• "The Internet Public Library" (ipl and ipl2) is a non-profit, student-run website at Drexel University. Students volunteer to act as librarians and respond to questions from visitors. Categories of data include those directed to Children and Teens.
  • "SurfWax" is a metasearch engine that offers "practical tools for Dynamic Search Navigation." It offers the option of grabbing results from multiple search engines at the same time, or even designing "SearchSets," which are individualized groups of sources that can be used over and over in searches.
  • "UC Santa Barbara Library" offers access to a diverse group of research databases useful to students, researchers and the casual searcher. It should be noted that many of these resources are password protected. Those that do not display a lock icon are publicly accessible.
  • "USA.gov" offers acess to a huge volume of information, including all types of forms, databases, and information sites representing most government agencies.
  • "Voice of the Shuttle" (VoS) offers access to a diverse assortment of sites, including literature, literary theory, philosophy, history and cultural studies, and includes the daily update of all things "cool."

SUBJECT -SPECIFIC DATABASES

The following lists pool together some mainstream and not so mainstream databases dedicated to particular fields and areas of interest. While only a handful of these tools are able to surface deep web materials, all of the search engines and collections we have highlighted are powerful, extensive bodies of work. Many of the resources these tools surface would likely be overlooked if the same query were made on one of the mainstream engines most users fall back on, like Bing, Yahoo and even Google.

Art & Design

  • "ArtNet" deals with pricing and sourcing work in the art market. They also keep track of the latest news and artists in the industry.
  • "The Metropolitan Museum of Art" site hosts an impressively interactive body of information on their collections, exhibitions, events and research.
  • "Musée du Louvre", the renowned museum, maintains a site filled with navigable sections covering its collections.
  • "The National Gallery of Art" premier museum of arts in our nation's capital, also maintains a site detailing the highlights, exhibitions and education efforts the institution oversees.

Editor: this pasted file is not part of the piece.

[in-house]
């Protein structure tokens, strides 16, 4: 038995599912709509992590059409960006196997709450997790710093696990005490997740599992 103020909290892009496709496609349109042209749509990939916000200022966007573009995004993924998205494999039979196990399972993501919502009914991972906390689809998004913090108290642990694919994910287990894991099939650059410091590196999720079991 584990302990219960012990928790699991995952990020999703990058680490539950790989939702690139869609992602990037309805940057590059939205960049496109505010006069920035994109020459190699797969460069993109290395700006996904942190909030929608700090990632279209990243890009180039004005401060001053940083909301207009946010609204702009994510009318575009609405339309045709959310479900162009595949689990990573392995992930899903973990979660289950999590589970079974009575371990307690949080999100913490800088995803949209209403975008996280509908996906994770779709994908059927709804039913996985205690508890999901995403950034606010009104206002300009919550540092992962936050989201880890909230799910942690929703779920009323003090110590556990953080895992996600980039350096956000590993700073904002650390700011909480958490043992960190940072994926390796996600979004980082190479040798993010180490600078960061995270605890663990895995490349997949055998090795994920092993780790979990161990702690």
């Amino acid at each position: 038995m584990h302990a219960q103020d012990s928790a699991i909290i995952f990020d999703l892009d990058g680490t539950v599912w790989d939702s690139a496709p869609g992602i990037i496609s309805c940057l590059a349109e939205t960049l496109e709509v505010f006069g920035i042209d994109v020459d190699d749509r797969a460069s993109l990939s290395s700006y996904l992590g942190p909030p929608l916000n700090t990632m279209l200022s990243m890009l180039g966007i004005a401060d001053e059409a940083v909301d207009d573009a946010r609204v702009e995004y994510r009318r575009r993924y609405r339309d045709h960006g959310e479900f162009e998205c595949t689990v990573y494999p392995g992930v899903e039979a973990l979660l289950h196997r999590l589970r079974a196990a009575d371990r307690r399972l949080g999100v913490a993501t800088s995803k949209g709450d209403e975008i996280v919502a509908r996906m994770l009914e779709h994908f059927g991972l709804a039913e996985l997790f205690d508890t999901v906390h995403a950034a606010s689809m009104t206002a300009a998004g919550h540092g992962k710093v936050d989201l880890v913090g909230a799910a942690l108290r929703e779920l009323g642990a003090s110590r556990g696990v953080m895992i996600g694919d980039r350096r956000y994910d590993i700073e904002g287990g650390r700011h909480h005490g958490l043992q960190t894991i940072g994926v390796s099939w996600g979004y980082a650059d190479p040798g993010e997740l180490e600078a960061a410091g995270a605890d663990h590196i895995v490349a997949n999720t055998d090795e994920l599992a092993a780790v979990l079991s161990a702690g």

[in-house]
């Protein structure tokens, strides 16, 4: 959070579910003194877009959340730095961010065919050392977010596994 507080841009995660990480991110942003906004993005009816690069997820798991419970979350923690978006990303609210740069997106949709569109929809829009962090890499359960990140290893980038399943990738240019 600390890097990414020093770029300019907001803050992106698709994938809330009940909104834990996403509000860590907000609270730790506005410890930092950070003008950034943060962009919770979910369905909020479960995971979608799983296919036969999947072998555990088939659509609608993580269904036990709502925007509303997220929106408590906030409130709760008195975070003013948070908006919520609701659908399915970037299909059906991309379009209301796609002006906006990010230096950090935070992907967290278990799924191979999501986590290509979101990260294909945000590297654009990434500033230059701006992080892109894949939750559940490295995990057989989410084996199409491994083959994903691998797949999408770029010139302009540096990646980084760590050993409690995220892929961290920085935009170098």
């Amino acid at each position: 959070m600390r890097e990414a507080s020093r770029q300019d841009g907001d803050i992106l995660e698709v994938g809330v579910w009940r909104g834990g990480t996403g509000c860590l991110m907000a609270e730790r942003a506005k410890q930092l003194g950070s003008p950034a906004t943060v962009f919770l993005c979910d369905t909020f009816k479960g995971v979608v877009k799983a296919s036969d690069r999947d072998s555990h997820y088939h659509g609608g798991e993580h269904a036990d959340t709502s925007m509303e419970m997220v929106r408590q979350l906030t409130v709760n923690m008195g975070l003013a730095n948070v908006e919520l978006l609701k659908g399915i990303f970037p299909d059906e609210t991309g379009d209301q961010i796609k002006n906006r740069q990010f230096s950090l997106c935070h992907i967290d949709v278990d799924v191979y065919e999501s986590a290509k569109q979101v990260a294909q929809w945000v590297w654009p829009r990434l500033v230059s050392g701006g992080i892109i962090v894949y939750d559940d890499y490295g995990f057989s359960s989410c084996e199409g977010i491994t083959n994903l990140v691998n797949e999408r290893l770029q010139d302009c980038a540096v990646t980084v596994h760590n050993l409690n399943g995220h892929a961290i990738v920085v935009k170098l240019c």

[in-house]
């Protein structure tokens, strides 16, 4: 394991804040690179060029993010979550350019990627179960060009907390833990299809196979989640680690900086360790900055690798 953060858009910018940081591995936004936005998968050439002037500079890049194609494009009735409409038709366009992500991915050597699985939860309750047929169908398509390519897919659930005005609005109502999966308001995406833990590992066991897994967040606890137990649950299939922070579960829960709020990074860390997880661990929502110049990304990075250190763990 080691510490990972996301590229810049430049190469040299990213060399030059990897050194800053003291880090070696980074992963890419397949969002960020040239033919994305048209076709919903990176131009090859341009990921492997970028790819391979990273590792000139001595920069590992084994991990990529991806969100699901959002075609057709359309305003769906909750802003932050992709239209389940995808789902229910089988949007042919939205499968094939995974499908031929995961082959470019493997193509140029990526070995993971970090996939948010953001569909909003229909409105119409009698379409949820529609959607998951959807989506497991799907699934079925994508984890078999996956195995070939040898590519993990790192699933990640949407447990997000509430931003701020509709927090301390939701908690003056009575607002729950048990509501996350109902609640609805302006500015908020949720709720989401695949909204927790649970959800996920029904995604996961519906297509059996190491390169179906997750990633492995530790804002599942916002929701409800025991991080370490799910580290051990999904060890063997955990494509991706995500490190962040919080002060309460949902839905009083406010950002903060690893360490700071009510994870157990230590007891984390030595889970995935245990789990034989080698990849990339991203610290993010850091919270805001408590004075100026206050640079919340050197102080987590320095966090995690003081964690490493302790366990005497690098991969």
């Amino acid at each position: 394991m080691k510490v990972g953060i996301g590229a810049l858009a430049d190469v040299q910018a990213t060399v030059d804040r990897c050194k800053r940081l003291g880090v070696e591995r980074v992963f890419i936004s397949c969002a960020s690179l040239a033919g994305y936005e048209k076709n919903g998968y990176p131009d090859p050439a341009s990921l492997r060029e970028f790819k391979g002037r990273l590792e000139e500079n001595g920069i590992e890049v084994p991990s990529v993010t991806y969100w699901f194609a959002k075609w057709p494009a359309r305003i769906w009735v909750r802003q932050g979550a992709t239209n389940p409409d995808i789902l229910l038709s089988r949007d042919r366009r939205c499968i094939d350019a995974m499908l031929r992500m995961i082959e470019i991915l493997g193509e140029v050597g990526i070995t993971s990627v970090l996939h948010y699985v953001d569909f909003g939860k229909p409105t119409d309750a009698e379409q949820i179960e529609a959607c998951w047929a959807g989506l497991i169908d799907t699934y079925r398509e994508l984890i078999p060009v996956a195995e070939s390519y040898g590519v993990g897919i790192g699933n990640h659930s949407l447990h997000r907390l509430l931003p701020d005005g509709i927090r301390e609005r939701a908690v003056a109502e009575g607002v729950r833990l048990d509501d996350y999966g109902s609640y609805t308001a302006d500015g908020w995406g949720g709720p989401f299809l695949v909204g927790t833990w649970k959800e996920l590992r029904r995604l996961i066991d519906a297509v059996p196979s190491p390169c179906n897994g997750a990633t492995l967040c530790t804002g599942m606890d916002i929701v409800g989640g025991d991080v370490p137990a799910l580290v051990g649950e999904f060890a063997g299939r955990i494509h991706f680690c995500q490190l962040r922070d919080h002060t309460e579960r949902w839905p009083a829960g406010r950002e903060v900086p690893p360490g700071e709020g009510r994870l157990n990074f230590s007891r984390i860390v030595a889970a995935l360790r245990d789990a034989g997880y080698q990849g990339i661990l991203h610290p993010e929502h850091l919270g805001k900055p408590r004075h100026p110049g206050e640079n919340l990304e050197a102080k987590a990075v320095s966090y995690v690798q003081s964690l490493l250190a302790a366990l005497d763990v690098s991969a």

• "Public Art Online" is a resource detailing sources, creators, prices, projects, legal issues, success stories, resources, education and all other aspects of the creation of public art.
  • "Smithsonian Art Inventories Catalog" is a subset of the Smithsonian Institution Research Information System (SIRIS). A browsable database of over 400,000 art inventory items held in public and private collections.
  • "Web Gallery of Art" is a searchable database of European art, containing nearly 34,000 reproductions. Additional database information includes artist biographies, period music and commentaries.

Business

  • "Better Business Bureau" (BBB) Information System Search allows consumers to locate the details of ratings, consumer experience, governmental action and more of both BBB accredited and non-accredited businesses.
  • "BPubs.com" is the business publications search engine. They offer more than 200 free subscriptions to business and trade publications.
  • "BusinessUSA" is an excellent and complete database of everything a new or experienced business owner or employer should know.
  • "EDGAR: U.S. Securities and Exchange Commission" contains a database of Securities and Exchange Commission. Posts copies of corporate filings from US businesses, press releases and public statements.
  • "Global Edge" delivers a comprehensive research tool for academics, students and businesspeople to seek out answers to international business questions.
  • "Hoover's", a subsidiary of Dun & Bradstreet, is one of the best known databases of American and International business. A complete source of company and industry information, especially useful for investors.
  • "The National Bureau of Economic Research is perhaps the leading private, non-partisan research organization dedicated to unbiased analysis of economic policy. This database maintains archives of research data, meetings, activities, working papers and publications.
  • "U.S. Department of Commerce", Bureau of Economic Analysis is the source of many of the economic statistics we hear in the news, including national income and product accounts (NIPAs), gross domestic product, consumer spending, balance of payments and much more.

Legal & Social Services

Science & Technology

  • "Environmental Protection Agency" rganizes the agency's laws and regulations, science and technology, and the many issues affecting the agency and its policies.